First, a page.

It will take some time to develop a workflow that works for you. Expect to invest some time in this, even on the Mac! If you computer is bogged down with a million temp files, all kinds of utilities running and an overly active virus / spyware program you are in trouble.

One last thought. Owning a paintbrush doesn't make you a painter. I've got a very nice DSLR kit but I'm no photographer. Be realistic about what you can do. It is certainly within the power of most computer savvy people to make a decent video.
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Old 01-18-2010, 02:06 PM   #80
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GoPro HD

The extra packs that snap on come with a new rear lid which accommodates the added depth. There will also be a new housing with holes which allows you to keep the camera powered up by the bike using the USB port.


Quote:
Originally Posted by munchmeister
I'm not sure how it will work either. From the looks of things, it would be used when you are off bike and you open your case and plug it in and review your just taken videos. Otherwise, I agree, it may be of dubious value.

Yes, wide angle is fine for framing your shots as long as you know the camera is filming. The teeny weensy light and the icons just are too damned small to tell you anything at all. They might as well not be there in my view. I'd just like to see something that you could actually SEE that gives you some idea of battery life and whether you are filming. The ContourHD has these things, e.g. a 3 way light for battery power (full, low, gone) and a light that you can SEE that tells you, you are filming. Anyway, just adding my thoughts. A lot of folks seem to be interested in videoing rides (like me) and like to have as much info as possible before spending their cash. My main idea was for video documentation of the longer trips I take so my particular needs might be a lot different from a dirt rider who is more interested in capturing a couple of hours, then heading home to transfer video.

What I am really looking for, for my purposes, is a small digital video recorder that I can plug my Sony bullet camera into, and record the ride. That way I can put the bullet camera on my helmet or mounted on the bike and put a small DVR or Handycam in the tankbag. I have a Sony Handycam that uses MiniDV tapes but would like to find one with SD card capability that has an "AV in" port. Anybody got ideas for one of those?
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Old 01-18-2010, 02:08 PM   #81
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Old Computer

Shoot in standard def as the HDPro supports that format as well. If AVCHD is too much for the old 'puter convert it to Quicktime or AVI and then edit.


Quote:
Originally Posted by munchmeister
The above is why I have avoided the HD GoPro or the CountourHD. I've got a 4 year old-ish Pentium 4, hard drive almost full, 2.5 gigs of RAM, and a 320 external hard drive. As an amateur/ hobbyist photographer, I use Photoshop Lightroom 2.6, Nikon Capture NX2, Adobe Illustrator, InDesign and Photoshop Elements 7, all day long. Ain't no speed freak, but all this digital photo stuff is used and useful on the P.4. Editing AVCHD, though, is gonna put me outta bizness, until I get a new computer, from what I read and hear. Your point about buying HD and thinking you can go to your old computer and make a nifty HD movie (other than just putting up the raw footage) is well taken. It is not like buying a new stills camera with more Megapixels. You're gonna need new/ more processing power.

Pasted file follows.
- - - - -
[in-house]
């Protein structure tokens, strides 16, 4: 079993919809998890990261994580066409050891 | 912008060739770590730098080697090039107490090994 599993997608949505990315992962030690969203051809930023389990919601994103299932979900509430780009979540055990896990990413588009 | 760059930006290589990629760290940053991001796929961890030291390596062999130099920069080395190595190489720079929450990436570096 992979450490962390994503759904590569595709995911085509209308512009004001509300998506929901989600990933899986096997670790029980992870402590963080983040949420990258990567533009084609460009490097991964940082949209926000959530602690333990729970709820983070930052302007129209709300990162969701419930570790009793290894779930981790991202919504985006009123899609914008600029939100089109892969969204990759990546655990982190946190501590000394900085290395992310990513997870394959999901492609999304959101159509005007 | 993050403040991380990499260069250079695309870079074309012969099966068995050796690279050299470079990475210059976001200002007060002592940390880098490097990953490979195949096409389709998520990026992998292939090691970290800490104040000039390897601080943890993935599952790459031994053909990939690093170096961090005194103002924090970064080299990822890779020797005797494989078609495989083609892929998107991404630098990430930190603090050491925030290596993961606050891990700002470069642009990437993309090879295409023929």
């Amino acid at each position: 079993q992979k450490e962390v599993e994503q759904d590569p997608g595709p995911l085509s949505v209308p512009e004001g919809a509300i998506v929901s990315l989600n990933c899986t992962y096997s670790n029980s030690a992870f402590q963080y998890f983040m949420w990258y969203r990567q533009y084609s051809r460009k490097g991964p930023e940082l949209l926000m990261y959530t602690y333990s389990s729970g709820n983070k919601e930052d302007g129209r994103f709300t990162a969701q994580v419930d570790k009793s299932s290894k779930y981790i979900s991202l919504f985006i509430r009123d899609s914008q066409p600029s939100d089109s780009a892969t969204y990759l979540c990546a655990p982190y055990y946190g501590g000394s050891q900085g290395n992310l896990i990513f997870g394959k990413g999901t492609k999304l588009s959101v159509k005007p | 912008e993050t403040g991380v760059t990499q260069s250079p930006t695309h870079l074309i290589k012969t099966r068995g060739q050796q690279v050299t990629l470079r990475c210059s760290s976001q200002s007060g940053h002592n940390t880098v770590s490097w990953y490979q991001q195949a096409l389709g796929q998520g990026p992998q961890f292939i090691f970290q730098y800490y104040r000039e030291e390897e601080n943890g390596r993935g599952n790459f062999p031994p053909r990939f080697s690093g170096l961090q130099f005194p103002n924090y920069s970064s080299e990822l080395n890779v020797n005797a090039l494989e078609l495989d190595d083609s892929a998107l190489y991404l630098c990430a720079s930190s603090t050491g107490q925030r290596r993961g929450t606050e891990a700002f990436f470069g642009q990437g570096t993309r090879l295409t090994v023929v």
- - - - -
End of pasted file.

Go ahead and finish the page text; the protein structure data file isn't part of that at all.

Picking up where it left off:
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Old 01-18-2010, 02:42 PM   #82
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Just a note.
Both the Contour and the Gopro use H.264 compression creating a .mov or .mp4 file, not the AVCHD format. These files will be easier to deal with than AVCHD, which is considerably more demanding and software is limited to edit it natively. The file formats will not change regardless of the resolution (std or HD) you shoot at. Also, when you shoot at the lowest resolution (848x480) on the gopro, its shoots at 60fps, which creates roughly the same amount of data as the 1280x720 @30fps setting.



Heres another vid, from the other day.

Barra Backroads from j b on Vimeo.


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Old 01-18-2010, 04:48 PM   #83
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The last buch of posts from the video vets - info packed & very helpful

In a thread like this, when posting "hey, look at what I can do", it is helpful to the rest of us (me) if you include your editing software and hosting site - plus any more tips to make the GoPro Hero a real tool.

Keep it comin'

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Old 01-18-2010, 04:50 PM   #84
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PS Interesting that there's a lot of Vimeo hosting going on, in light of the fact that Smugmug also hosts video, and is Baldy's own territory
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Old 01-18-2010, 05:02 PM   #85
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Avchd

AVCHD is an MPEG4, H264 variant. Just in another wrapper. So no easier or harder to play than other H264 long GOP formats of similar size and data rate. Sometimes harder to get into your system since Panasonic and Sony got together to create yet a new "format".



Quote:
Originally Posted by greenthumb
Just a note.